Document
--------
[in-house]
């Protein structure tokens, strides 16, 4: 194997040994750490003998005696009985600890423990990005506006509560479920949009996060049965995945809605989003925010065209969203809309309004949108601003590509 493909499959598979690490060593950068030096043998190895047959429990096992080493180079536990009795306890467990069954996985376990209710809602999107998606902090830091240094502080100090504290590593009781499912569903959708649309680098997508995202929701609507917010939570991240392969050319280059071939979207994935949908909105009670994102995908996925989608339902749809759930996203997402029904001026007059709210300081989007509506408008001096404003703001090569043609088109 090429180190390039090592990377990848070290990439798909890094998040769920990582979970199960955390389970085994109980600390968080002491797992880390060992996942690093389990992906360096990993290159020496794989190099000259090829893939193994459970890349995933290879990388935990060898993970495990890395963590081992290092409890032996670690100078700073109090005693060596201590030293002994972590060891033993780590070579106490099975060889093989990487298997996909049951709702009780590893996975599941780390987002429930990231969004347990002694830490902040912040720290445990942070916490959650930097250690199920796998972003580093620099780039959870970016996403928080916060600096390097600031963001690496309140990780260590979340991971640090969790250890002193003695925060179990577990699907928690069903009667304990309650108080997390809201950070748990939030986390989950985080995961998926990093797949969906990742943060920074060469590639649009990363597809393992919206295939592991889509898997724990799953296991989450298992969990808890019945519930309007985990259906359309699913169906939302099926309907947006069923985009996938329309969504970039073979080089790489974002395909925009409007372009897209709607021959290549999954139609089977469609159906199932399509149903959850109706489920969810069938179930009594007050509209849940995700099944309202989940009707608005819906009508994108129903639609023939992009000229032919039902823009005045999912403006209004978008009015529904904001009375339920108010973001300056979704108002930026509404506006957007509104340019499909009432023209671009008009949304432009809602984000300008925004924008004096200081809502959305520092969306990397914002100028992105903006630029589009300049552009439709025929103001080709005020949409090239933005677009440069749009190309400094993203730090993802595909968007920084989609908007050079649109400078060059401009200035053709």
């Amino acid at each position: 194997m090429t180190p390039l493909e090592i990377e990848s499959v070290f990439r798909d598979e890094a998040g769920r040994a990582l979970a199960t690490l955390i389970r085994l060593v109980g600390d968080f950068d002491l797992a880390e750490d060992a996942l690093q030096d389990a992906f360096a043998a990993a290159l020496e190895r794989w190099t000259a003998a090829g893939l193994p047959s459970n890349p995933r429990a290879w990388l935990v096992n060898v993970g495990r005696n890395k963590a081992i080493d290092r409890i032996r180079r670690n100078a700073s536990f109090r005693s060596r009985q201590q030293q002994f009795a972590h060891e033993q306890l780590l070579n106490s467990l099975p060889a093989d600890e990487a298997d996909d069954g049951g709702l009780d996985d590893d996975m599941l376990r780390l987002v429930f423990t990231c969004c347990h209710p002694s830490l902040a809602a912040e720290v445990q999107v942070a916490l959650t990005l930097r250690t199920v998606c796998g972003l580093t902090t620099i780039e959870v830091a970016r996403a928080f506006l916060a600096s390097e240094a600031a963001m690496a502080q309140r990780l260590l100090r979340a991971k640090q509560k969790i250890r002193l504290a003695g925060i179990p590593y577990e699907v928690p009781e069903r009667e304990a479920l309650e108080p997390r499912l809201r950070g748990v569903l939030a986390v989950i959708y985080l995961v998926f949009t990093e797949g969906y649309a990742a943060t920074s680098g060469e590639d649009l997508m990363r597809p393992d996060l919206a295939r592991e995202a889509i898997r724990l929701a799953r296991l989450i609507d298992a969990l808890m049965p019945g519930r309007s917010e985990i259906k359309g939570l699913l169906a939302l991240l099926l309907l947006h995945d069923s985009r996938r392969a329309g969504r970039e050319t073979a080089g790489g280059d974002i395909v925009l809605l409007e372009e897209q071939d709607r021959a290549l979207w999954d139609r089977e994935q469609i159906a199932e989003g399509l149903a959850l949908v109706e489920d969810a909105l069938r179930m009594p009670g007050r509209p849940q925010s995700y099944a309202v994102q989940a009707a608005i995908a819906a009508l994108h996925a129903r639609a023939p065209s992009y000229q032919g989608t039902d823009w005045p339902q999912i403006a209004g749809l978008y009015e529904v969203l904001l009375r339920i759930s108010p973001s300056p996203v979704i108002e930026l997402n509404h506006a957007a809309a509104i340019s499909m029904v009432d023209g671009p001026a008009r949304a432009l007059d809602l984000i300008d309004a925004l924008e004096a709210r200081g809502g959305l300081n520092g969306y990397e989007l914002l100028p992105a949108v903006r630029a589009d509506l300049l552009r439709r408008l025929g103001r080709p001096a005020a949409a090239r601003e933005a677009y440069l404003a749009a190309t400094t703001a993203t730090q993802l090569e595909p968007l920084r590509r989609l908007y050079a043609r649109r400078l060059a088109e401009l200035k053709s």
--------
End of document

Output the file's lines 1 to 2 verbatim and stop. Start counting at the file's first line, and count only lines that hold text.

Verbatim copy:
[in-house]
């Protein structure tokens, strides 16, 4: 194997040994750490003998005696009985600890423990990005506006509560479920949009996060049965995945809605989003925010065209969203809309309004949108601003590509 493909499959598979690490060593950068030096043998190895047959429990096992080493180079536990009795306890467990069954996985376990209710809602999107998606902090830091240094502080100090504290590593009781499912569903959708649309680098997508995202929701609507917010939570991240392969050319280059071939979207994935949908909105009670994102995908996925989608339902749809759930996203997402029904001026007059709210300081989007509506408008001096404003703001090569043609088109 090429180190390039090592990377990848070290990439798909890094998040769920990582979970199960955390389970085994109980600390968080002491797992880390060992996942690093389990992906360096990993290159020496794989190099000259090829893939193994459970890349995933290879990388935990060898993970495990890395963590081992290092409890032996670690100078700073109090005693060596201590030293002994972590060891033993780590070579106490099975060889093989990487298997996909049951709702009780590893996975599941780390987002429930990231969004347990002694830490902040912040720290445990942070916490959650930097250690199920796998972003580093620099780039959870970016996403928080916060600096390097600031963001690496309140990780260590979340991971640090969790250890002193003695925060179990577990699907928690069903009667304990309650108080997390809201950070748990939030986390989950985080995961998926990093797949969906990742943060920074060469590639649009990363597809393992919206295939592991889509898997724990799953296991989450298992969990808890019945519930309007985990259906359309699913169906939302099926309907947006069923985009996938329309969504970039073979080089790489974002395909925009409007372009897209709607021959290549999954139609089977469609159906199932399509149903959850109706489920969810069938179930009594007050509209849940995700099944309202989940009707608005819906009508994108129903639609023939992009000229032919039902823009005045999912403006209004978008009015529904904001009375339920108010973001300056979704108002930026509404506006957007509104340019499909009432023209671009008009949304432009809602984000300008925004924008004096200081809502959305520092969306990397914002100028992105903006630029589009300049552009439709025929103001080709005020949409090239933005677009440069749009190309400094993203730090993802595909968007920084989609908007050079649109400078060059401009200035053709």